In Michigan, the U. S. District Court held that parents of a seven-year-old child with attention deficit hyperactivity disorder were entitled to sue a school resource officer and the City for placing the child in handcuffs in response to a disability-induced episode. The court held that liability is appropriate when police fail to train its officers on appropriately interacting with juveniles who may have a disability. Intentional discrimination may be inferred from the likelihood that inadequate training will result in a violation of federally protected rights. (McCadden v. City of Flint)
In Massachusetts, the United States District Court held that police had probable cause to arrest a student who posted threatening messages using a school computer. Massachusetts law makes it a crime to “communicate… a threat thereby causing either the evacuation or serious disruption of a school… or serious public inconvenience or alarm.” Massachusetts Rev. Stat. 269, § 14. The court reasoned that police could reasonably have inferred that an attack would take place at the high school, since the post appeared to be directed toward fellow students.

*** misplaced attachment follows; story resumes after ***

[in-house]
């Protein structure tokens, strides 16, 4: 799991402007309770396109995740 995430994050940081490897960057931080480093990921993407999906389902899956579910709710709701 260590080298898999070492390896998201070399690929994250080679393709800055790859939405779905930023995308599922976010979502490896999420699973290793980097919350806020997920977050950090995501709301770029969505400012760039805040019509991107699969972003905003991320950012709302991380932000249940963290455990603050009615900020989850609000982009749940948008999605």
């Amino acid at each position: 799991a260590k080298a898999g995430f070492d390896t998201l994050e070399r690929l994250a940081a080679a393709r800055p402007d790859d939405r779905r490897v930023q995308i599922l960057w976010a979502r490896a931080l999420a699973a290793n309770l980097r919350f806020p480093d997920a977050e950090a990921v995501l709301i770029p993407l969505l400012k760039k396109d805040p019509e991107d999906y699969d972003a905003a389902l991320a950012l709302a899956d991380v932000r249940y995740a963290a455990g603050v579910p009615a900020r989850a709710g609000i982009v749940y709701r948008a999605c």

In New York, the New York Supreme Court ruled that parents may sue a school district for injuries to their child from an attack by fellow students on a school bus. The court held that schools are under a duty to supervise students and can be held liable for foreseeable injuries related to the absence of adequate supervision. The court reasoned that a school is bound to take energetic steps to intervene and that a school bus company owes the same duty to the students.
In Utah, the Salt Lake City Police Department released a Report by the International Association of Police Chiefs that recommends that rifles be locked in a safe inside schools for easier access by school resource officers in the case of an emergency.